Friday, February 06, 2009

Oh, Yeah!


One musical artist that I’ve long admired and enjoyed is British singer/songwriter Kate Bush.

In light of my recent post on the Sufi Way, and with it being a bit of a tradition at The Wild Reed for Friday night to be “Music Night,” I’d like to share this evening the music video for the song “Love and Anger” (from Kate’s 1989 album, The Sensual World). This particular video not only features ballerinas and a rock band fronted by Pink Floyd’s Dave Gilmour, but . . . wait for it . . . whirling dervishes!

Of course, in lesser hands such a farraginous concoction would end up a right royal mess, but in the creative vision and capable hands of the incomparable Kate Bush, it’s pulled off with confidence and grace. Enjoy!



If you can’t tell your sister,
if you can’t tell the priest,
’cause it’s so deep you don’t think
that you can speak about it to anyone.
Can you tell it to your heart?
Can you find it in your heart
to let go of these feelings,
like a bell to a southerly wind?
We could be like two strings beating,
speaking in sympathy . . .
What would we do without you?


I really like the imagery that Kate employs in this video – imagery that to me speaks of saying yes to liberation from oppression.

Notice, for instance, how when Kate’s holding the symbols of “the law,” of what could be seen as symbols of an oppressive imperial-like system of order and control, she stands immobile and isolated, unable to join in either the dance of the ballerinas, or the whirling of the dervishes. I think this is telling us something about the crippling effects of overt and dehumanizing legalism, of rigid systems of order and control, and of stagnant tradition: they prevent us from fully engaging in life.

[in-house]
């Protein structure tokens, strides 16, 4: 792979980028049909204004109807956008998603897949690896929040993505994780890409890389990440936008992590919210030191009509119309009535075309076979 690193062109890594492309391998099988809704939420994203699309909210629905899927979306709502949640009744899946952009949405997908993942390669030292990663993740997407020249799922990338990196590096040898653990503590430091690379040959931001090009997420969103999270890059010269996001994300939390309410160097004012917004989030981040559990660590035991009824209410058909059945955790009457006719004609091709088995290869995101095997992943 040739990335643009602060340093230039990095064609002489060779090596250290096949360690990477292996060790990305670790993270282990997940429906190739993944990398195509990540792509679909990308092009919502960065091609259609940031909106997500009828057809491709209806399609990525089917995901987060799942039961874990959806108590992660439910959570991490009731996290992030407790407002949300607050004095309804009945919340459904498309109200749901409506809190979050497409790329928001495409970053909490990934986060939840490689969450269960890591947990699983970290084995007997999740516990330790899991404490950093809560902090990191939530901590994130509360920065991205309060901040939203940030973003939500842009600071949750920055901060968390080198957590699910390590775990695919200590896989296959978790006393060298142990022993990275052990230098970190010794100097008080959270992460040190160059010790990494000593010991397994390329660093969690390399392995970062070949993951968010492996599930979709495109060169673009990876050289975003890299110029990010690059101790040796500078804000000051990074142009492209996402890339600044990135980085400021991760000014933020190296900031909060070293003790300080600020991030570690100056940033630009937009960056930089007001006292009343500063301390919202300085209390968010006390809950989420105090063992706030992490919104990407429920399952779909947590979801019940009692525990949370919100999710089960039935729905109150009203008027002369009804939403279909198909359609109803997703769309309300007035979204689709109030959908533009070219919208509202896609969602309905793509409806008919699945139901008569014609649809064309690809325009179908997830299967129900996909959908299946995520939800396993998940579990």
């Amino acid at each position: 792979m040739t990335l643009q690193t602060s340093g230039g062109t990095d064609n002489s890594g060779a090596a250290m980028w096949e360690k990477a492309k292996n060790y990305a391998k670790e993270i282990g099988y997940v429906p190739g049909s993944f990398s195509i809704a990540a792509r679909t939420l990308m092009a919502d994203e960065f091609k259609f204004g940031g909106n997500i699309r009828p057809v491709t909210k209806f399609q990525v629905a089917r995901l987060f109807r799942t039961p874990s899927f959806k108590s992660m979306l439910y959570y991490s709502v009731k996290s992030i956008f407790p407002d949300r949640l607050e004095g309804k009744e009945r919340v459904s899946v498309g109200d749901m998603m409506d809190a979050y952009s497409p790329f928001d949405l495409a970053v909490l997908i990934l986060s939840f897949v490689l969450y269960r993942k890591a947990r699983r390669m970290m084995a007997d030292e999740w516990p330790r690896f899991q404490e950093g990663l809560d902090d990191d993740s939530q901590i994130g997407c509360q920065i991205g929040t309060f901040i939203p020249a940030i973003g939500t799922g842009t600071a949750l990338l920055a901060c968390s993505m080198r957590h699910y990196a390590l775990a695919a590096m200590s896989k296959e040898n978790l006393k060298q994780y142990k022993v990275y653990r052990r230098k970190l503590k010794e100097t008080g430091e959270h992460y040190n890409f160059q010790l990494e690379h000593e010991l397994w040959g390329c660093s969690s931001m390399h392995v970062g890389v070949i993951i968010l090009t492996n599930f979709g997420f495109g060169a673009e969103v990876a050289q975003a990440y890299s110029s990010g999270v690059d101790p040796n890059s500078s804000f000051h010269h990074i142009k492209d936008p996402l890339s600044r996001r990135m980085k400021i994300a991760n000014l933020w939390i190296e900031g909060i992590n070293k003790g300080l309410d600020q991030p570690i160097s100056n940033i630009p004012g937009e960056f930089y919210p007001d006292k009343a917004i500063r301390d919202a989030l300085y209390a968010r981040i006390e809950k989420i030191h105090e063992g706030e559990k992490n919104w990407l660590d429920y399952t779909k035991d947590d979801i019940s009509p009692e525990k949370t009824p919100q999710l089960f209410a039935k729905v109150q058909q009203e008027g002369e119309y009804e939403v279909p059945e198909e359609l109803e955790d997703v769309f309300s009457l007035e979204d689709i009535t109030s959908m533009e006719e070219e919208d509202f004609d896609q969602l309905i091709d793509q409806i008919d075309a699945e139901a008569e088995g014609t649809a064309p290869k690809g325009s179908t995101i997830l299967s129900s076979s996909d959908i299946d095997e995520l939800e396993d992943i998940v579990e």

Yet once such a burden has been taken away from her - by the ballerinas, no less! (perhaps not surprising as they’re the embodiment of grace) - Kate’s off on a wondrous, if somewhat unknown trajectory (she’s moving backwards, after all). One could say she’d been a dervish all along as, according to Neil Douglas-Klotz in
The Sufi Book of Life, the word dervish means “one who sits in the doorway, or on the threshold of something, ready to move on and transform him- or herself.”

I resonate with the sense of trustful anticipation (“Oh, yeah, Oh, yeah, Oh yeah!”) that Kate displays as she undergoes her transformation. It’s an anticipation that is expressed as a lover’s breathless cry - and one she maintains all the way to her joyous communion with the band. Here she moves freely and is able to impart encouragement, wisdom, and hope to her fellow travelers:


Well, if it’s so deep you don’t think
that you can speak about it,

just remember to reach out
and touch the past and the future.

Well, if it’s so deep you don’t think
that you can speak about it,

don’t ever think that you can't
change the past and the future.

And you might not, not think so now,
but just you wait and see
– someone will come to help you.



For more of Kate Bush at The Wild Reed, see:
Wow!
The Man I Love
The Golden Compass


See also the previous Wild Reed posts:
All at Sea
The Rhythm Divine
Saved Me
Crackerjack Man
“Seven Wonders” – My Theme Song for 1987
Rules and Regulations – Rufus Style
Engelbert Humperdinck: Not That Easy to Forget
Saturday Night
“And a Pitcher to Go”
Mmm, that Sweet Surrender
Ma Belle Amie
The Return of Maxwell
Maxwell in Concert
Darren Hayes, Coming Out . . . Oh, and Time Travel
Soul Deep
Time and the River


Recommended Off-site Link:
Kate Bush News and Information


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